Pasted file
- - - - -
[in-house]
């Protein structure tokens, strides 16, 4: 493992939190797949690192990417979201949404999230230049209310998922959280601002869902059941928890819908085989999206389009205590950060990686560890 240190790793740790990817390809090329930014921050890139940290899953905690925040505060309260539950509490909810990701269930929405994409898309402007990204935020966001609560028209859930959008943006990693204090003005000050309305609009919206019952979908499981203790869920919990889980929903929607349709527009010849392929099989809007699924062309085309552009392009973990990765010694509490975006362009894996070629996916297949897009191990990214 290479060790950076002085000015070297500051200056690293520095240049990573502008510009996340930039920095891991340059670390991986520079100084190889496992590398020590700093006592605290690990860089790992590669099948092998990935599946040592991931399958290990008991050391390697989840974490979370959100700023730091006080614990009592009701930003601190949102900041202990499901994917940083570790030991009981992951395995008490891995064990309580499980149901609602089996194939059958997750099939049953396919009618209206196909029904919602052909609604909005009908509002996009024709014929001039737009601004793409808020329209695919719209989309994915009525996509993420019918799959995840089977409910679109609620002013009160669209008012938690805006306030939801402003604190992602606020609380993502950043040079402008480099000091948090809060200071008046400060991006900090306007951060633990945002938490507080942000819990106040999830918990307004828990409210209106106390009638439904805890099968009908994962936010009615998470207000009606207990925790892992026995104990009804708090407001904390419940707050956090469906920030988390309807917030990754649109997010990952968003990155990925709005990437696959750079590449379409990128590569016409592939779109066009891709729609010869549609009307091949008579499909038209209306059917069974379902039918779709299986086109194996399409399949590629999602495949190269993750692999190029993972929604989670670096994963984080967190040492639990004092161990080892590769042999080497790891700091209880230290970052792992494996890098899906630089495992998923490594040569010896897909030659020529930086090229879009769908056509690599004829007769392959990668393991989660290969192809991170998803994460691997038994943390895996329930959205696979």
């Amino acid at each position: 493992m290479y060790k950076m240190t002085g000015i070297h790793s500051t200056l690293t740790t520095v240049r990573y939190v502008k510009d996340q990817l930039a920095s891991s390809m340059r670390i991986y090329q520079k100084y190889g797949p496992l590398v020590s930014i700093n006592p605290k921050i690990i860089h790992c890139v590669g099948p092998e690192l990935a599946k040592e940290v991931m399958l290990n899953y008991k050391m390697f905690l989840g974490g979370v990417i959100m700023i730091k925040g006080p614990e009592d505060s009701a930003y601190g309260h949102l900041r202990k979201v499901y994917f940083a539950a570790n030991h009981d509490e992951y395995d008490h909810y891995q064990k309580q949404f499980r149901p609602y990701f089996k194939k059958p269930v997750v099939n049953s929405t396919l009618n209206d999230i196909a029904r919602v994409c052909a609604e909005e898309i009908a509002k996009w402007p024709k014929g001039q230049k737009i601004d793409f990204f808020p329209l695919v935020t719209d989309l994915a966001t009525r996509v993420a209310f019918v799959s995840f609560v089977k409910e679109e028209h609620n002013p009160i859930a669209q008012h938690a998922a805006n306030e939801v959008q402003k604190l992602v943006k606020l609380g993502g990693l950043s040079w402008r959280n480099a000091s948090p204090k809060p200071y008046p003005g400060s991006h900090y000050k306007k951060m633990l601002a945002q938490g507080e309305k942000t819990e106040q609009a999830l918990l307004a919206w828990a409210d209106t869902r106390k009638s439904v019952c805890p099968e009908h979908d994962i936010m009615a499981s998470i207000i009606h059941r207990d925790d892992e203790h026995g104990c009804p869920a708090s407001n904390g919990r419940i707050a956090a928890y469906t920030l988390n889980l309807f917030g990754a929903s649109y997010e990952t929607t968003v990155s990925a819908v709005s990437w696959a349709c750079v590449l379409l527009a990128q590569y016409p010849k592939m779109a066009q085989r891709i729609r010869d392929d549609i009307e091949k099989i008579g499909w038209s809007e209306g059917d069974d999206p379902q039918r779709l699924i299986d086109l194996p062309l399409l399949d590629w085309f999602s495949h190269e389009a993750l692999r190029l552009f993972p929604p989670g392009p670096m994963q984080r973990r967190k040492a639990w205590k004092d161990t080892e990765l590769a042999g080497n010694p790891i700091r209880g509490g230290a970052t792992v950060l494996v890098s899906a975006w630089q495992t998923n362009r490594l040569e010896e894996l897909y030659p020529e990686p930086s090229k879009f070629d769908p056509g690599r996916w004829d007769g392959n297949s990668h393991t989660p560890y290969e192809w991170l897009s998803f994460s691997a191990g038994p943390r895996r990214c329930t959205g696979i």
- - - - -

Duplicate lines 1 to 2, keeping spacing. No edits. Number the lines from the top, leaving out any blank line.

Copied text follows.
[in-house]
């Protein structure tokens, strides 16, 4: 493992939190797949690192990417979201949404999230230049209310998922959280601002869902059941928890819908085989999206389009205590950060990686560890 240190790793740790990817390809090329930014921050890139940290899953905690925040505060309260539950509490909810990701269930929405994409898309402007990204935020966001609560028209859930959008943006990693204090003005000050309305609009919206019952979908499981203790869920919990889980929903929607349709527009010849392929099989809007699924062309085309552009392009973990990765010694509490975006362009894996070629996916297949897009191990990214 290479060790950076002085000015070297500051200056690293520095240049990573502008510009996340930039920095891991340059670390991986520079100084190889496992590398020590700093006592605290690990860089790992590669099948092998990935599946040592991931399958290990008991050391390697989840974490979370959100700023730091006080614990009592009701930003601190949102900041202990499901994917940083570790030991009981992951395995008490891995064990309580499980149901609602089996194939059958997750099939049953396919009618209206196909029904919602052909609604909005009908509002996009024709014929001039737009601004793409808020329209695919719209989309994915009525996509993420019918799959995840089977409910679109609620002013009160669209008012938690805006306030939801402003604190992602606020609380993502950043040079402008480099000091948090809060200071008046400060991006900090306007951060633990945002938490507080942000819990106040999830918990307004828990409210209106106390009638439904805890099968009908994962936010009615998470207000009606207990925790892992026995104990009804708090407001904390419940707050956090469906920030988390309807917030990754649109997010990952968003990155990925709005990437696959750079590449379409990128590569016409592939779109066009891709729609010869549609009307091949008579499909038209209306059917069974379902039918779709299986086109194996399409399949590629999602495949190269993750692999190029993972929604989670670096994963984080967190040492639990004092161990080892590769042999080497790891700091209880230290970052792992494996890098899906630089495992998923490594040569010896897909030659020529930086090229879009769908056509690599004829007769392959990668393991989660290969192809991170998803994460691997038994943390895996329930959205696979």